To rim or not to rim – that is the question. Whether tis nobler in the mind to suffer the… slings and… vodka…sugar…arrows of…salt – ok, before I plummet completely off-track and torture you with lines upon lines of The Bard, I’ll get back to the point. Rimming cocktails. The rim is often considered the butter on the bread, the cinnamon on the graham cracker, the bacon sprinkled atop the donut. The rim is ofttimes our first contact with the glass (unless you are using a straw), and while not all cocktails actually need to be rimmed (remember the straw), depending upon the cocktail, sometimes an un-rimmed cocktail is equivalent to an unfrosted cake.
I, personally, love rims on cocktails. The rim is often a compliment to the cocktail itself, or it’s a stark contrast. Opposites! I love opposites that attract – sweet and spicy, spicy and savory, sweet and salty, or sweet and sour, to name a few. In a cocktail, these opposites may provide a balance between two otherwise completely separate types. Rimming a cocktail can also provide that balance.
I had the best rim on a cocktail while visiting the Big Island of Hawaii with my significant other, Anthony. On a walk near our hotel, we stumbled upon an adorable little beach club bar/restaurant called Lava Lava Beach Club that quite literally plopped itself onto part of the beach. Diners could not only sit inside the restaurant or on the patio, but they could also sun themselves on the beach while sipping drinks and dining. Small tables and chairs and umbrellas in the sand dotted the sandy landscape at the foot of the restaurant, and gentle music flowed from a small local band on the beach. With a gentle breeze wafting in, the experience was pleasant and relaxing for both of us.
I eagerly perused the Drink Menu and my eyes were instantly drawn to The Sandy Toes – a Bombay Sapphire Gin (my favorite gin) cocktail with muddled sage and blueberries, St Germaine Elderflower Liquor, a lemon wedge, and a salt and pepper rim that resembled sand on a beach. What impressed me about this precious pink drink was the beachy looking rim. Not only was the flavor combination of the salt and pepper balanced nicely with the savory, flowery, and sweet contents of the cocktail, the sandy look was reminiscent of the beach that lay before us. The combination was visually stunning and deliciously balanced. Genius!
While I have been experimenting with my own cocktails at home, I’ve decided it is time to tackle the art of the rimmed cocktail. Most recently I created a drink I dubbed The Wahine Picante, in other words, The Spicy Gal. Now that the drink has been created, tested, and loved by me, I want to choose the best rim possible to enjoy the drink to its fullest. The drink itself is a combination of jalapeño-infused tequila, pineapple juice, simple syrup, and lime. It’s sweet with a hint of spicy. So, spicy rim? Sweet rim? I’m still deciding, and I am open to suggestion!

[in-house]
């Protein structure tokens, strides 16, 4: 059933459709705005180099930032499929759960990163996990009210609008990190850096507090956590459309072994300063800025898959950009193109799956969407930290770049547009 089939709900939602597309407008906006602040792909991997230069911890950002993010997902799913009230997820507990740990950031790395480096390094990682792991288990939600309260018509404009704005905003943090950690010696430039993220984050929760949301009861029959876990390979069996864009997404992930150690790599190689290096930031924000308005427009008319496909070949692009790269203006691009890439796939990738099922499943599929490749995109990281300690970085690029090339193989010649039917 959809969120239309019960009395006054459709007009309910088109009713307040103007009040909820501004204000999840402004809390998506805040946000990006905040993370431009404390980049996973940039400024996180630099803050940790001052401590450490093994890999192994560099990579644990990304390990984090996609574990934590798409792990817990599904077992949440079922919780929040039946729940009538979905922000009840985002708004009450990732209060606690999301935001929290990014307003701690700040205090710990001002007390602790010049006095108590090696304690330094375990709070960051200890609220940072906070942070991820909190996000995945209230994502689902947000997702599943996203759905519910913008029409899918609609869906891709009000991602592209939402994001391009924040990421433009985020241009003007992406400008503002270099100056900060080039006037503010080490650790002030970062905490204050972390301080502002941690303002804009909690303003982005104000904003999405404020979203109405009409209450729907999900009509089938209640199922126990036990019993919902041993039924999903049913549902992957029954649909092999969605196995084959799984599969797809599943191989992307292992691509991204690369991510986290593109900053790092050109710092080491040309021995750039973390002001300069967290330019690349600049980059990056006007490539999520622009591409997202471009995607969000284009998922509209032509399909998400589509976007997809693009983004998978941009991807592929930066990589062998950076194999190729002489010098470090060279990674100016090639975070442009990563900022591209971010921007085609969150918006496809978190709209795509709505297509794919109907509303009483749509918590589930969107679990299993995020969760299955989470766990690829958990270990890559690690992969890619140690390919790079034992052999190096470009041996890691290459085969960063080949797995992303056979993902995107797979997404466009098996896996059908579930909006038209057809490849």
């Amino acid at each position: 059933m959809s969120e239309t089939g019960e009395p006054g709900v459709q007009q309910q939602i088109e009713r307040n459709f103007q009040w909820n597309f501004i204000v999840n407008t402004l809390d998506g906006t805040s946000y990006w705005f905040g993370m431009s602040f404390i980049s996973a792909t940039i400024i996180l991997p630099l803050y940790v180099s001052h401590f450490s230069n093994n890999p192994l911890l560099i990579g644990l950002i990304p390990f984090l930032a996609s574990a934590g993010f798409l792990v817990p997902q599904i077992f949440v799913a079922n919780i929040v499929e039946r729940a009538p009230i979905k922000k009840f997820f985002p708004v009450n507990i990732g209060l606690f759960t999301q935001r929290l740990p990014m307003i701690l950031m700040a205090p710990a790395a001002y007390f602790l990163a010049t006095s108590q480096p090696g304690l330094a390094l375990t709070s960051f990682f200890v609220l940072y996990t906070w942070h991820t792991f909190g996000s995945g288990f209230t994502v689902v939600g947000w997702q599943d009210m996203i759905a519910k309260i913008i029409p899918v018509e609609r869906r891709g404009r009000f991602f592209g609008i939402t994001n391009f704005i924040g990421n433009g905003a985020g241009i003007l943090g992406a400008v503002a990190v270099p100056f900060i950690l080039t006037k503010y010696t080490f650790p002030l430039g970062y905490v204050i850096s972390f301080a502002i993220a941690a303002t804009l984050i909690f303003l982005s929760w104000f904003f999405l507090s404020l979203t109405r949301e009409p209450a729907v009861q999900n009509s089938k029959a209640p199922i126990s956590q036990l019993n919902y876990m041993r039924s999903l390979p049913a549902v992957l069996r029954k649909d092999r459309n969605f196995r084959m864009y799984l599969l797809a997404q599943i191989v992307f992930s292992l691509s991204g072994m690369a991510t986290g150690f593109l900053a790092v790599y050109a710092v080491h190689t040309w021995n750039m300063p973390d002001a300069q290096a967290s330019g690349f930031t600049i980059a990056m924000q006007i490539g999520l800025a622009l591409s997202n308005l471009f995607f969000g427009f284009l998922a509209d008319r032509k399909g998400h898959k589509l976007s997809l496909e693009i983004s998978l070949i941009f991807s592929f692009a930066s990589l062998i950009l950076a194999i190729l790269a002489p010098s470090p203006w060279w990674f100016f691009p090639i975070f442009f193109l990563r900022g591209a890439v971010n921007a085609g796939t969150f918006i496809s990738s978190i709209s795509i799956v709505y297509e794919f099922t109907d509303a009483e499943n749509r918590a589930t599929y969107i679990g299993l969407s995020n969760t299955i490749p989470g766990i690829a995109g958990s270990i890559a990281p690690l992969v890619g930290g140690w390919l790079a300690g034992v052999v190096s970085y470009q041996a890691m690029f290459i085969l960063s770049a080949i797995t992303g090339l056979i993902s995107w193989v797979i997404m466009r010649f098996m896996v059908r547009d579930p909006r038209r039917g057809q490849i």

Rimming, overall, is quite easy. You just need a plate or saucer, a glass, a powder mixture like sea salt or kosher salt (not table salt) or sugar, and something to moisten the glass. If you choose to moisten with a lime, a simple way to rim is to moisten the rim of the glass with the lime, dip or twist the glass into powdered mixture (be sure piles on plate are larger than the circumference of the glass) and voila – rimmed glass!
In the meantime, I am learning all I can about salting and sugaring a cocktail rim. Here are some fantastic links I have found:
- How to Rim a Glass from the Mix that Drink Website
- Cocktail 101: The Best Way to Rim a Glass from the Serious Eats Website
- A Rimmer Primer: How to Rim a Cocktail Glass from the Wine Enthusiast Website
I also found a great video on The Savory’s youtube channel:
Learning how to rim is only the first step. You also need to learn what to rim your glass with! Salt? Sugar? Almost any powder will do – from sugar to salt to cocoa to steak rubs to kool-aid. Choose the right flavor combination to either balance or compliment your drink. Researching salt rims, I found some links with wonderful recipes and tips on how to prepare salt mixes and more!
- Seasoned Salt on the Edible Austin Website
- Citrus Salt Recipe on the 101 Cookbooks Website
- Citrus Salt on the Instructables Website
And if you want to be uber decadent the Chocolate-Ginger Martini with a Cayenne-Spiked Rim on the Food and Style Website sounds and looks freaking awesome!
I’m planning to start with citrus/salt mixtures, and I’ll let you all know how they turn out.